Involving engineers early on has the additional benefit of instilling a product mindset in engineers, where they build up empathy for users and the customers and understand the problems they are solving. If engineers are just delivering software “to spec”, they can only strive to stick to that spec as closely as possible. For detail decisions that come up, they will have to either go back to product managers and designers or just go with what is easiest or makes most sense from a technical perspective. If they have more context and understanding about the customer problems they are solving, they are able to make better detail decisions by taking into account what will best solve those problems.
It is worth noting that some engineers can be reluctant to engage early on in the process. There are several reasons for that: these engineers might be more motivated by technical excellence and craftspersonship than by solving customer problems, they might feel pressure to be maximizing their time in front of a keyboard, coding, or they might want to minimize context switching between work that's currently in development and work that's in the discovery phase. Of course, different reasons might need different ways of addressing them. In any case, as a product manager, it is often advisable to start small, perhaps by inviting engineers to solution brainstorming sessions. It can also be helpful to find one or two engineers that are already more product minded, and start involving them a bit more deeply, to demonstrate the benefits of a deeper understanding of customer problems to the rest of the team.
6. Learn about technical debt
Technical debt can sometimes feel like the perennial bane of product managers' existence. When development work slows to a crawl, or when things that should be easy become infeasible, then often technical debt is the reason.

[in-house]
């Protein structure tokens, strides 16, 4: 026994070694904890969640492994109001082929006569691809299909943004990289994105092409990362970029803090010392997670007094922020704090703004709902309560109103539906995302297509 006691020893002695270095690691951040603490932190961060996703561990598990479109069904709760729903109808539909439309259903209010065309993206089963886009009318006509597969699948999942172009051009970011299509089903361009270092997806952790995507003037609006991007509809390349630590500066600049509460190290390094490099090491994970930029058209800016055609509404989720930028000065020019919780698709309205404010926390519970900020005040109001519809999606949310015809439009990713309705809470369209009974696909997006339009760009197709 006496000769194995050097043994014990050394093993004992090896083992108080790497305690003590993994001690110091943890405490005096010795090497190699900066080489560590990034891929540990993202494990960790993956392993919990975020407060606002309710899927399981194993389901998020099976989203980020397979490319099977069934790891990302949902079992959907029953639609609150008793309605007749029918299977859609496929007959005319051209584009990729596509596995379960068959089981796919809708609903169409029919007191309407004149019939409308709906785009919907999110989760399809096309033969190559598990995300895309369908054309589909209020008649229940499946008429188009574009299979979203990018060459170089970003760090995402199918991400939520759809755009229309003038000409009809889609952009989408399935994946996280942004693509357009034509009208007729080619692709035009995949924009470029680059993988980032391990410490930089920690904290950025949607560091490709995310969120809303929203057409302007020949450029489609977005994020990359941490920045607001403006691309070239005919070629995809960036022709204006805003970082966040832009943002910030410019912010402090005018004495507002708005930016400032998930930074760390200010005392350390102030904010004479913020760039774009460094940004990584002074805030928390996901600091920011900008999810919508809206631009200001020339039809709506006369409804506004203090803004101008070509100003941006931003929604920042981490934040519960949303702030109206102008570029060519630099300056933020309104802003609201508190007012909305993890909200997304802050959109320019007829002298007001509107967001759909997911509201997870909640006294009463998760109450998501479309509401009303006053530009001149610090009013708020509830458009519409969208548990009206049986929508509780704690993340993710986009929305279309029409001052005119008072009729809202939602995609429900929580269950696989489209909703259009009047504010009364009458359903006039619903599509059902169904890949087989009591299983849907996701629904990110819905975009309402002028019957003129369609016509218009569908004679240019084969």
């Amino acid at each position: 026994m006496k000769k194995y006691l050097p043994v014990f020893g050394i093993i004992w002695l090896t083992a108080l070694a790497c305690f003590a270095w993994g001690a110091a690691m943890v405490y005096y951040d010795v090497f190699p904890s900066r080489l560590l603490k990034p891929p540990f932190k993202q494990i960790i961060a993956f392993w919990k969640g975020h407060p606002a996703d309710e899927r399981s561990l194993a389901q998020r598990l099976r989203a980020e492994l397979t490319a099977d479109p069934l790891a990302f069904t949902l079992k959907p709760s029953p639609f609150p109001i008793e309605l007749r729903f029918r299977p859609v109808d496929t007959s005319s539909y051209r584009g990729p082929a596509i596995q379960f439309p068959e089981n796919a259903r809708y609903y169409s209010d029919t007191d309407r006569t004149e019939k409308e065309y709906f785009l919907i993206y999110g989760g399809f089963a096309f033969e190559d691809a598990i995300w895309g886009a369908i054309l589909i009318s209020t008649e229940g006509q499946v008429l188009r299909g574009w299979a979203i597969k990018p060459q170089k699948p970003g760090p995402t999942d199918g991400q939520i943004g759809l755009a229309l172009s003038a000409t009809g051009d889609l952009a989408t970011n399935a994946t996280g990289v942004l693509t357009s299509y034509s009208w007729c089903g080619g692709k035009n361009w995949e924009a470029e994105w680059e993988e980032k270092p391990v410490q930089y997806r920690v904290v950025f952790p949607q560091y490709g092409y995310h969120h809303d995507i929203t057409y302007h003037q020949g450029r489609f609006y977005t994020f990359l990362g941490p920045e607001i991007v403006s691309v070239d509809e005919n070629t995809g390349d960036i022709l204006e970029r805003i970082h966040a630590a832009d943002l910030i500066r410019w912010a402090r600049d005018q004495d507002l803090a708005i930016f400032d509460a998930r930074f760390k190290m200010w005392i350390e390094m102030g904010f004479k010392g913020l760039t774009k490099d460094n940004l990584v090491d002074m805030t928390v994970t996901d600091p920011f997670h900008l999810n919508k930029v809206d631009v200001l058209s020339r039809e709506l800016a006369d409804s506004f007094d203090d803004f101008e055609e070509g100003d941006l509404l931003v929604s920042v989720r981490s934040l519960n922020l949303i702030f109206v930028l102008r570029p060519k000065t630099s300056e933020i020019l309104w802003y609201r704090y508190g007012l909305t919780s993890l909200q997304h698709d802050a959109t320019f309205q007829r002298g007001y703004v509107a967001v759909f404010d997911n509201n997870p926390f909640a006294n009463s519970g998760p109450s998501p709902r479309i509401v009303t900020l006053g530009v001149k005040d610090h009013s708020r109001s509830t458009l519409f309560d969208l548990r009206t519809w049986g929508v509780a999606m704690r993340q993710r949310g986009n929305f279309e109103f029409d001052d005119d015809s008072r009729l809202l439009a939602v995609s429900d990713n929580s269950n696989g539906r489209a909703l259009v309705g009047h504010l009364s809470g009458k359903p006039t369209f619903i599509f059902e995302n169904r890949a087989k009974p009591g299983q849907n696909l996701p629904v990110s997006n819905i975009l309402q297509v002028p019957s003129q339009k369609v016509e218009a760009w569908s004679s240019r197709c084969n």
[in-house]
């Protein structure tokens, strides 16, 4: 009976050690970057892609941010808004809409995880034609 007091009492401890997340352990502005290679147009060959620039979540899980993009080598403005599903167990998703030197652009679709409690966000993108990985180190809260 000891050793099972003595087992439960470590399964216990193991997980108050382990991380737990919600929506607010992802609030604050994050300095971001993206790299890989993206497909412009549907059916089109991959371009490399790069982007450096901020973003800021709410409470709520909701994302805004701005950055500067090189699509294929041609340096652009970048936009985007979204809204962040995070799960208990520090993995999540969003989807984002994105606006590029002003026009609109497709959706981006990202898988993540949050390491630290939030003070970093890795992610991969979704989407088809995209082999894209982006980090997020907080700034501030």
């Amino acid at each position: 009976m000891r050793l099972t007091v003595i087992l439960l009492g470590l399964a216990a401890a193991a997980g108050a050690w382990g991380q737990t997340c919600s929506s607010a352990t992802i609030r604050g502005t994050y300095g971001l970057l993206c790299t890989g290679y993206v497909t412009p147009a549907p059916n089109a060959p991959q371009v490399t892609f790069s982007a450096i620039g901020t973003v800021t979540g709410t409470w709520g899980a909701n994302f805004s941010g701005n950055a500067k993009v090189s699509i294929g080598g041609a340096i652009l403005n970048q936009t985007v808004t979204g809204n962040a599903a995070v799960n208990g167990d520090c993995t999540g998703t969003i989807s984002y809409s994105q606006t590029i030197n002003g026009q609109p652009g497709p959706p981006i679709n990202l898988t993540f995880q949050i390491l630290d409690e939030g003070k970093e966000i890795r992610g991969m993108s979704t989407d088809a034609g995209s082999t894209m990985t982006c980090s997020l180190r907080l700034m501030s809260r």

Technical debt is a term that describes that less-than-perfect implementations of past features slow down future features by increasing complexity or requiring additional rework. The analogy to financial debt is that once the debt is taken on, it has to be paid back over time, even with added interest. The repayment in the case of technical debt comes in the form of increased effort for future features (interest) or even major refactoring to get rid of technical debt (principal repayment).
There are different types of technical debt. I like to differentiate between deliberate and accidental tech debt. Deliberate tech debt is taken on in order to speed up getting a product shipped. This kind of debt often comes in the form of cut corners, shortcuts, and suboptimal technical solutions for the sake of delivery speed. This kind of technical debt is akin to a mortgage: debt deliberately taken on to afford something you couldn't otherwise afford. Over time, you will need to pay it down, or the interest payments will crush you. Accidental tech debt, on the other hand, is the kind of debt that develops over the normal course of shipping multiple versions of a product, even though each individual feature was soundly architected. The reason for accidental tech debt is the iterative nature of product development. If you had perfect information about how the product will evolve, you would never produce accidental tech debt. Accidental tech debt is more like credit card debt, where you will regularly need to make payments to keep the debt from piling up—and if you have neglected your payments for a while, you might not be able to afford any new features anymore until you've spent some time paying down the debt.
As a product manager, you should talk with your engineers about the technical debt they encounter, and make sure they have some capacity to pay down accidental tech debt. You should also be mindful about deliberate tech debt: it is okay to take it on occasionally, where it allows you to validate more quickly, but piling up such tech debt without ever paying it back is unsustainable.
How well you collaborate with engineers is what often determines your effectiveness as a product manager. Especially if you don't have a technical background, it is therefore crucial to quickly make some allies among the engineers you work with. Having such allies will help you navigate the challenges and pitfalls in all your relationships with engineers.